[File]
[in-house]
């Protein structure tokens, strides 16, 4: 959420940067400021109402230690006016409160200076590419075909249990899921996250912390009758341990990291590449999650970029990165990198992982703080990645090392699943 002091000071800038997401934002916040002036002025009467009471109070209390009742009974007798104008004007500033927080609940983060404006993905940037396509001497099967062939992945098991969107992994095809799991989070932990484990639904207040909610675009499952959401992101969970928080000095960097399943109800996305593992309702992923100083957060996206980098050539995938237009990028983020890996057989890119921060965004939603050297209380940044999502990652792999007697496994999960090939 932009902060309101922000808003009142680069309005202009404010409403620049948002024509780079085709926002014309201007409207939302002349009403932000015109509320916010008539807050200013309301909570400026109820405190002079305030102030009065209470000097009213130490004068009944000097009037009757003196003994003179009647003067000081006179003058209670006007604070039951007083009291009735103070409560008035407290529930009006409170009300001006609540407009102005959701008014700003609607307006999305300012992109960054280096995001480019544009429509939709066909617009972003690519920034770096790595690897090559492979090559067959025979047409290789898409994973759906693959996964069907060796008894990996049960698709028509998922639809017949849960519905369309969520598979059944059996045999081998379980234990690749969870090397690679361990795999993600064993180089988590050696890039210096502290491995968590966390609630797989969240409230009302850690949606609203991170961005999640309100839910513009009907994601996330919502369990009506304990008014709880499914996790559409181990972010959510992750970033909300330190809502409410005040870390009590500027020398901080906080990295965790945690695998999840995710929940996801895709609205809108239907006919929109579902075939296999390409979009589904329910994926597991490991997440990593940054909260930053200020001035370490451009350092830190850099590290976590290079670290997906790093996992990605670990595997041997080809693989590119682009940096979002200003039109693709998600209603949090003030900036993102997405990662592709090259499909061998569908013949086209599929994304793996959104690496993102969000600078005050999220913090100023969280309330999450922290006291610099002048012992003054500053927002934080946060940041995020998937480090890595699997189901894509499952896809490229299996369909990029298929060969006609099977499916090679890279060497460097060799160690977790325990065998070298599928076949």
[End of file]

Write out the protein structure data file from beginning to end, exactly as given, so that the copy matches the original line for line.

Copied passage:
[in-house]
């Protein structure tokens, strides 16, 4: 959420940067400021109402230690006016409160200076590419075909249990899921996250912390009758341990990291590449999650970029990165990198992982703080990645090392699943 002091000071800038997401934002916040002036002025009467009471109070209390009742009974007798104008004007500033927080609940983060404006993905940037396509001497099967062939992945098991969107992994095809799991989070932990484990639904207040909610675009499952959401992101969970928080000095960097399943109800996305593992309702992923100083957060996206980098050539995938237009990028983020890996057989890119921060965004939603050297209380940044999502990652792999007697496994999960090939 932009902060309101922000808003009142680069309005202009404010409403620049948002024509780079085709926002014309201007409207939302002349009403932000015109509320916010008539807050200013309301909570400026109820405190002079305030102030009065209470000097009213130490004068009944000097009037009757003196003994003179009647003067000081006179003058209670006007604070039951007083009291009735103070409560008035407290529930009006409170009300001006609540407009102005959701008014700003609607307006999305300012992109960054280096995001480019544009429509939709066909617009972003690519920034770096790595690897090559492979090559067959025979047409290789898409994973759906693959996964069907060796008894990996049960698709028509998922639809017949849960519905369309969520598979059944059996045999081998379980234990690749969870090397690679361990795999993600064993180089988590050696890039210096502290491995968590966390609630797989969240409230009302850690949606609203991170961005999640309100839910513009009907994601996330919502369990009506304990008014709880499914996790559409181990972010959510992750970033909300330190809502409410005040870390009590500027020398901080906080990295965790945690695998999840995710929940996801895709609205809108239907006919929109579902075939296999390409979009589904329910994926597991490991997440990593940054909260930053200020001035370490451009350092830190850099590290976590290079670290997906790093996992990605670990595997041997080809693989590119682009940096979002200003039109693709998600209603949090003030900036993102997405990662592709090259499909061998569908013949086209599929994304793996959104690496993102969000600078005050999220913090100023969280309330999450922290006291610099002048012992003054500053927002934080946060940041995020998937480090890595699997189901894509499952896809490229299996369909990029298929060969006609099977499916090679890279060497460097060799160690977790325990065998070298599928076949």